September 23, 2020
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“The Umbrella Academy” returns to fight a new doomsday

By Esther Morales
Reviews Editor

In a time where it seems like the world could be ending any day now, the second season of “The Umbrella Academy” couldn’t have hit Netflix at a better time. The live-action adaptation of the 2016 graphic novel by My Chemical Romance lead singer, Gerard Way, returned July 31, throwing returning fans and newcomers into a binging frenzy.

The story of the Hargreeves siblings starts in 1989, when 43 women around the world gave birth even though they weren’t pregnant when the day started. Seven of these children contain supernatural abilities, and were adopted by Sir Reginald Hargreeves (Colm Feore), who formed the Umbrella Academy and trained them to save the world.

“The Umbrella Academy” comes back to Netflix in a second season that proved to be more binge-worthy than the first.

In the show’s first season the disbanded team, now adults, returned home after the death of their father, and viewers followed the siblings not only trying to find answers to his death, but trying to stop a quickly impending apocalypse. The second season picks up after the siblings attempt to time travel, only to realize that they brought the inevitable doomsday with them. 

We got a taste of the Hargreeves’ unconventional powers in the previous season, but it left some fans disappointed that they didn’t live up to the original strength portrayed in the graphic novels. The new season gives fans what they’ve been waiting for.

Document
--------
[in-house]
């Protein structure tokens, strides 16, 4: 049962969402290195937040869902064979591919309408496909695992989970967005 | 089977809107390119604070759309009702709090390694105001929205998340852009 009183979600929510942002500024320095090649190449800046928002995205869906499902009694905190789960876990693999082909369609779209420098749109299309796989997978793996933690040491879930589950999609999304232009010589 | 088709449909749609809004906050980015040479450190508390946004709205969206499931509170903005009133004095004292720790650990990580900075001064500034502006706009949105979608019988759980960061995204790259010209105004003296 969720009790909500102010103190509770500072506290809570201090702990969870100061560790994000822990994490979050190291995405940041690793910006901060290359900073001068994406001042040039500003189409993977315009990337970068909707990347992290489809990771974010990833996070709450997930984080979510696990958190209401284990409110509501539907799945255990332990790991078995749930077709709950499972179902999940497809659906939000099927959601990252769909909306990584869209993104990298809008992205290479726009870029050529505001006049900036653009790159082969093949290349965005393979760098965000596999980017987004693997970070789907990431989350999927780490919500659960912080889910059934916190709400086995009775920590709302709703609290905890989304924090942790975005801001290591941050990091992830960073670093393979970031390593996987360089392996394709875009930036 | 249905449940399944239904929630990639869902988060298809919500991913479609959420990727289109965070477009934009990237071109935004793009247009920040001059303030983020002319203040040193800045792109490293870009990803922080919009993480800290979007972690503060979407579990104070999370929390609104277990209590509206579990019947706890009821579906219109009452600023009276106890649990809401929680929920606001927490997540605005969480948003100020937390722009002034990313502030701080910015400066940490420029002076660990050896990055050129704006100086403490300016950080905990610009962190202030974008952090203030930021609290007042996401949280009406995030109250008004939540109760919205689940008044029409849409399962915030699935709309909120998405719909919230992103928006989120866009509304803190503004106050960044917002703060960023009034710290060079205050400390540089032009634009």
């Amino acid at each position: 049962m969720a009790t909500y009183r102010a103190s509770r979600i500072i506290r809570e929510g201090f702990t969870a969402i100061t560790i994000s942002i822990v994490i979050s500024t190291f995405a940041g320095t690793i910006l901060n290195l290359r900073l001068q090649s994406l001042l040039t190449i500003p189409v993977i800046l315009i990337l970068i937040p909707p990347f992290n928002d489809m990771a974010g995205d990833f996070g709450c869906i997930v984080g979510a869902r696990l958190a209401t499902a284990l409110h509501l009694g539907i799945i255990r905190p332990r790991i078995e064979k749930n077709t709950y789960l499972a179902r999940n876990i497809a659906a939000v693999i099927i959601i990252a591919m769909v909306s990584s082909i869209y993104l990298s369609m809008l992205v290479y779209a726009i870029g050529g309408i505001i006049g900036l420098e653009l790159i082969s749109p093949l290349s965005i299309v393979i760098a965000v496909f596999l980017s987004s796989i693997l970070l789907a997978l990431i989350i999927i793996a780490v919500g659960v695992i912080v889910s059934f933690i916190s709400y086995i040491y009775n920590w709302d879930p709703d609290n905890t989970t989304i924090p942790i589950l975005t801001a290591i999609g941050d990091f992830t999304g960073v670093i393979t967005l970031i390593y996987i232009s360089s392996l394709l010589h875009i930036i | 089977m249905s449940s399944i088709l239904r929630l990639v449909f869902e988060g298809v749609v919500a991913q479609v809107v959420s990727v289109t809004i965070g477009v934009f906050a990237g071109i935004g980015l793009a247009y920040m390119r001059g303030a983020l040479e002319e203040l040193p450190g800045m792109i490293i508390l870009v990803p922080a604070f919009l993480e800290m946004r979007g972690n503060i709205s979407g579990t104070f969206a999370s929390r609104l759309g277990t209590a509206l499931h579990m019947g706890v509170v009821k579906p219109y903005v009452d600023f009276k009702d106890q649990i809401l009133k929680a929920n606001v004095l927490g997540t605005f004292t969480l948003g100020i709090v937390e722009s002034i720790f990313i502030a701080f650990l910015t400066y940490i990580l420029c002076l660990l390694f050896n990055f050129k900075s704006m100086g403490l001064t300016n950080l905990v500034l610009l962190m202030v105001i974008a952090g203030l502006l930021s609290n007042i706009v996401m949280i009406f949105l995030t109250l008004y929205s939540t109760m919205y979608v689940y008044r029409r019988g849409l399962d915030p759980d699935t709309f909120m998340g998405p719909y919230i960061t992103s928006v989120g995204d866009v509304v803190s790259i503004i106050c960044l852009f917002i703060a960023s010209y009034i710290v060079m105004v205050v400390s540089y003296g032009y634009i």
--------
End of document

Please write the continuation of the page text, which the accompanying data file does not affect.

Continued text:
Right from the opening scene of the first episode, “Right Back Where We Started,” the action sequence shows how much the siblings’ powers have grown since we last saw them as they battle Soviet troops. 

Allison (Emmy Raver-Lampman), who has the ability of mind-control by uttering the phrase “I heard a rumor,” was rarely seen using her powers in the show’s first season, but overcomes her guilt and self-doubt to fight alongside her family. 

The most recent season brings newfound confidence to each of the siblings that drives the story and creates a substantial shift in tone. Unlike the first season, which dealt with the skew of heavier topics like depression, loss, drug abuse and child abuse, season two gives each sibling a lighter, more fleshed-out storyline for viewers to follow. 

When first watching “The Umbrella Academy,” it wasn’t hard to quickly identify that the most beloved character was Klaus (Robert Sheehan), because he seemed to be the only one of the siblings with a distinct and layered personality. With season two, it’s much easier to become emotionally attached to the rest of the characters when they each have their own subplots filled with personal goals, hardships or love. Not to mention, there was comedic relief coming from almost everyone this season, not just Sheehan. 

If you felt like the second season flew by in comparison to the first, there’s a good reason for it. The entire new season was designed as a whole to be more binge-worthy than the prior, which worked extremely well in its favor. Compared to the first season, these new episodes only run for forty-five minutes compared to the usual hour. Showrunner Steve Blackman shared in a press tour that he and his team felt there were points in the first season that were lagging, and the shorter episodes would be more appealing to viewers as they adjusted to fit the same amount of plot and action in smaller doses. 

Living in a time when the success of a show heavily relies on how binge-worthy it is, they couldn’t have made a better decision. There was never a point in season two where you felt like you could walk away from the TV, because you’d miss something vital to the story. It explains why “The Umbrella Academy” has stayed in Netflix’s Top 10 in the U.S. for the past three weeks. This show is an incredible adaptation, with characters and a unique premise no one can compete with.

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